Our personal information has never been so easy to steal, and guess what? In large part, we can blame ourselves.
How is that possible? Businesses and consumers have long been warned about distributing sensitive information as email attachments, and yet many companies still send out credit card forms and signature details. Medical offices frequently use email for their patient communication. People routinely accept and return emails with attachments that contain everything from their financial balances to their medical histories. After all, the message is directed only to the recipient, so what could go wrong?
Emails are particularly vulnerable to cyber theft.
That’s because they’re stored in a variety of places, including the sender’s and receiver’s device. If someone hacks into your computer, your email is just sitting there, readily available for them to access. Rifling through email is now the most common process for today’s pervasive malicious software attacks. Other points of possible entry include your Internet Service Provider and that of the sender or recipient. If your email is hosted on a cloud-based service provider like Gmail, then it, too, is subject to attack. There are also network connections between these email providers. How could you possibly know if all of those connections are secure? And that’s not the only places where a copy of your email might be stored. Each email service provider archives messages on its own servers, which can be hacked and downloaded by cyber thieves. The bottom line: once an email message leaves your server or the sender’s server, it’s out of your control.
So what steps can you take to protect your personal information?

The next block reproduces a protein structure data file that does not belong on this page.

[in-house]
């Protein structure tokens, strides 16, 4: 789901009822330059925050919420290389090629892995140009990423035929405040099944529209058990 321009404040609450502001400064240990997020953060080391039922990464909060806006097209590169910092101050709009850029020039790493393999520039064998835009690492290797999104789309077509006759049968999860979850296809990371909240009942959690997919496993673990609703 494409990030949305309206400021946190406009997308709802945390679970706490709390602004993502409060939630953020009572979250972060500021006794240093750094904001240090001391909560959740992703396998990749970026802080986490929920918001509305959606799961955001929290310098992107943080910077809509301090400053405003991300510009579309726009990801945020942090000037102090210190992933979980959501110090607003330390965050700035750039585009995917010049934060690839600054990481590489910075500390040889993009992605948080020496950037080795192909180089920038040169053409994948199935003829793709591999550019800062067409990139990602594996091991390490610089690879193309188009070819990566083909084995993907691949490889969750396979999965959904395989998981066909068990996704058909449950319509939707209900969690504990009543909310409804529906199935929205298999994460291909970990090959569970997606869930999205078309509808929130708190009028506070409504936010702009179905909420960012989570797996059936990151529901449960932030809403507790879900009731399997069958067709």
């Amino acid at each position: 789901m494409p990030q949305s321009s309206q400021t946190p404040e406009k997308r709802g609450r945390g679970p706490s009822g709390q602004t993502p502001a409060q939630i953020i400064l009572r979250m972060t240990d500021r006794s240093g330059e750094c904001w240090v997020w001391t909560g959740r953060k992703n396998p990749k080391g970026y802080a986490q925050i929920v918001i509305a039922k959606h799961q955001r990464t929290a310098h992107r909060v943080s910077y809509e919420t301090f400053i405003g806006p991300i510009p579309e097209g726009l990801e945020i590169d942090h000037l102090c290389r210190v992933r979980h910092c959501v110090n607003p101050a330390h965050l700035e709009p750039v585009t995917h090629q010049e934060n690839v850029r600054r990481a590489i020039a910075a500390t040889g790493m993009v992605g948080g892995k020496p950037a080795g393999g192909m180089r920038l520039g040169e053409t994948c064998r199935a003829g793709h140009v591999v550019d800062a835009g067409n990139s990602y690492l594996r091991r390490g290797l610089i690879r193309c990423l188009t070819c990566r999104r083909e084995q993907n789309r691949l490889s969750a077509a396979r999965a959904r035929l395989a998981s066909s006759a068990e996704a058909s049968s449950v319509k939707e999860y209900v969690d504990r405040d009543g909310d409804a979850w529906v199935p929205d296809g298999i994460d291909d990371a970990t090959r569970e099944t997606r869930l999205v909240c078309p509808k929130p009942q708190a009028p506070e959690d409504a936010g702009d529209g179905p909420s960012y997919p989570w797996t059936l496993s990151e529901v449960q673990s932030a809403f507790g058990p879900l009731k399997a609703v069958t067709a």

- Never send sensitive information in an email or attachment. This is the cardinal rule of cyber safety. Avoid including Social Security numbers, credit card numbers, passwords, sensitive tax or investment account information, and dates of birth in your messages, even to people you trust.
- Use safer methods of communication. If you must share personal information, there are a variety of much safer ways to go about it. ShareFile, PeerLink, Box, FileCloud and DropBox, for example, are file sharing and data transfer programs that offer robust security features. Or you could encrypt your email messages using programs like Infoencrypt or SafeGmail. The messages are encrypted at the sender’s computer and decrypted within the recipient’s browser, and they remain encrypted in both the sender’s and receiver’s email boxes. Hackers who gain access to your computer or to the service providers’ servers come away with nothing but unreadable gibberish.
- Make your old computers' hard drives unreadable. Loads of personal information can be gleaned through old computing devices, but you can protect your personal data by making hard drives unreadable before disposing of them. After you back up your data and transfer the files elsewhere, always sanitize by disk shredding, magnetically cleaning the disk, or using software to wipe the disk clean.
- Don't use the same password for more than one account or service. If a hacker cracks your password on one website, they’ve now got your password for every account you have.
- Always turn off your computer. When you're finished using your computer or laptop, power it off. Leaving computing devices on and connected to the Internet opens the door for rogue attacks. It gives scammers round-the-clock access to install malware and commit various cybercrimes.
While protecting yourself from data breaches and cybercrime can be a hassle, it’s far less troublesome and time-consuming than dealing with identity theft or having your personal information floating around the Dark Web.
Do you want to learn more about how to keep your valuable personal data safe and secure? Our friendly, knowledgeable advisors are here to help you find the resources you need. Please contact us anytime.
About FAI Wealth Management, Inc.: Located in Columbia, Maryland, FAI focuses on helping clients create the financial future they desire by protecting their wealth, making the most of their assets, and planning for life's uncertainties. The firm combines fee-only, fiduciary-driven guidance with highly personalized, consultative financial planning and investment services that enable individuals, families, and businesses to navigate complex life transitions. Founded in 1987, FAI currently manages more than $350 million in client assets nationwide. For more information about FAI Wealth Management, please visit the website at https://www.faiwealth.com or call 410.715.9200.